...and you'd be right. But no more than someone who worked for 30 years at a casket factory and never made it off the production floor, and then got dumped by the company when he got hurt (happened to my neighbor).

 

I'm a full timer. And I have been the sole provider for my family. Only recently has my wife started to work part time (my youngest is a junior in HS.) And it is just too damn bad that I am not good at something else other than what I do. Because if I was as good at say, industrial flooring engineering management as I am at being a musician, I'd be in the lower 6 figures with a nice health plan etc. But I'm not. It is not what my skill is. I am tied to music, because it is the thing that I am good at.

 

My biggest worry is just like my neighbor. 'Cept I can't be fired, I just won't make any money while I'm not working. And we have, sad to say, just enough money for us to get by for about 2 or 3 months. And that is it. And a teeny tiny retirement investment. And I do mean teeny tiny.

 

And I have a degree in a non music field. If I go back into it, I'd be at the entry level. Hell, I'd be at the entry level of what ever non music field I chose, and it would take maybe 5-7 years to get to where I am now income wise. And hell, who wants an old worn out musician? Shit, MUSICIANS don't even want old worn out musicians!:lol:

 

Therefore, I am kinda STUCK with music as a profession. There are options as I grow older, I just need to always be vigilant and aware of WHERE I am at in the biz, and WHAT the next step needs to be.

 

Plus, I rekon I am not that worn out....I still got some stuff to say musicaly. In my mind, I feel that I won't make that change until I have said what I had to. Until I have left behind a body of work I am proud of.....THEN I'll do the next thing. If of course I am still healthy enough to work.:eek:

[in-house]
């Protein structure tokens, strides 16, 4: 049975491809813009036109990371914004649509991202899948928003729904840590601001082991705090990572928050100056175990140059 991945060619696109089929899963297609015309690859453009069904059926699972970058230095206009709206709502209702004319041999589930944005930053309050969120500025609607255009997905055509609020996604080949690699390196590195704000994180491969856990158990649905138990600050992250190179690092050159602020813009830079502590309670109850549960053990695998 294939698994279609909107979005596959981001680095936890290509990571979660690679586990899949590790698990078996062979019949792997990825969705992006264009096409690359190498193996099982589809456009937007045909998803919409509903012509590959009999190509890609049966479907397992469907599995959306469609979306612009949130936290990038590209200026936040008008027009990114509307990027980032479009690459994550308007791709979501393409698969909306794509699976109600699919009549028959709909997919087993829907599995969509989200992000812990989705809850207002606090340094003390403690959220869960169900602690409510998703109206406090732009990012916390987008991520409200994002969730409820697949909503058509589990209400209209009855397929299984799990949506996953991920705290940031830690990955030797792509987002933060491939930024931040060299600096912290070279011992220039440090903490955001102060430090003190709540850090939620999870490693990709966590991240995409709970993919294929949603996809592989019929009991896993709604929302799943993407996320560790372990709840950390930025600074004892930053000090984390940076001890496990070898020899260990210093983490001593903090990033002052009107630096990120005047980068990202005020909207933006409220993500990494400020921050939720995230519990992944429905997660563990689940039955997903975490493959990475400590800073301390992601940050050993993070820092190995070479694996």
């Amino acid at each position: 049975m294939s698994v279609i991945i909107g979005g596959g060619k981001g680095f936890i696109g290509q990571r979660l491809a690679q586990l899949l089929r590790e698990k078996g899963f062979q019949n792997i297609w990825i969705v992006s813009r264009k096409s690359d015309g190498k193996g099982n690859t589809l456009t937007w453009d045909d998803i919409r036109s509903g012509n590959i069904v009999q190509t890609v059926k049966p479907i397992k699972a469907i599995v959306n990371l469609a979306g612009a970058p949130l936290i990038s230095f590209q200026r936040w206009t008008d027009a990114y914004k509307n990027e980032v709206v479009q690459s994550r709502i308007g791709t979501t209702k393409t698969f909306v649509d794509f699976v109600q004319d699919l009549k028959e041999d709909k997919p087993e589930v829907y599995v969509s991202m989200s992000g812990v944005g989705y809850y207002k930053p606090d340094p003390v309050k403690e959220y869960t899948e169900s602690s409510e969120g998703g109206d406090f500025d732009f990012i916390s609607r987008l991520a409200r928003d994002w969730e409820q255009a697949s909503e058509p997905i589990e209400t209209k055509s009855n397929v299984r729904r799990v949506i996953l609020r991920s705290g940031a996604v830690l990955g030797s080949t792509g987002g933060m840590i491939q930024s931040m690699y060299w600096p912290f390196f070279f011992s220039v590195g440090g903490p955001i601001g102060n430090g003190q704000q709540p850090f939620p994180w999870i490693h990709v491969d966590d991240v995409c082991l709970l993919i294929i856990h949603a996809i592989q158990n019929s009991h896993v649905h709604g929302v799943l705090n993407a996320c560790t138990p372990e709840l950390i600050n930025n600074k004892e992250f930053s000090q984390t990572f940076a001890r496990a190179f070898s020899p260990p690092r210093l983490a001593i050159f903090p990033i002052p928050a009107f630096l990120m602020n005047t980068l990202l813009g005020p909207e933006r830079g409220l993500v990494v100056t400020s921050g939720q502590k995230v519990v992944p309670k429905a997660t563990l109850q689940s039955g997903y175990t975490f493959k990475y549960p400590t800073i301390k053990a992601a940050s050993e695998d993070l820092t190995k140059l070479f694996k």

Share this post


Link to post
Share on other sites

get creative online. Build a name via Youtube and social networking which will take working it all day everyday for anything from months to a couple years. Start doing UStream live shows streamed live over the web. Just get creative and don't use the fact that you are in Urban as a crutch. CREAT a gig for yourself!

 

I would love to do these very things.

 

The problem is, the things you mentioned require work ethnic. I myself have no problem with this, it's the artists lack the work ethic required to make these things a reality.

 

I was thinking of DJ'ing an internet radio show and then asking for artists that way. Remember you're dealing with 21 year old urban artists that see stars and feel they're worth a million dollars. You think they are going to perform for free over the internet in some guys basement? Heck no. It's too bad because the internet shows are probably the only thing we can get and if 700 people show up to view, then technically, that is a show. Also the mxitapes and youtube ontop of that would be great.

 

Or we can all just sit around and do nothing.

Share this post


Link to post
Share on other sites

And to reply to the OP, well most stop playing for a living and do something else. Sometimes it is music related like working as a manufacturer's rep or getting into repair, but many just leave the music biz altogether and start over.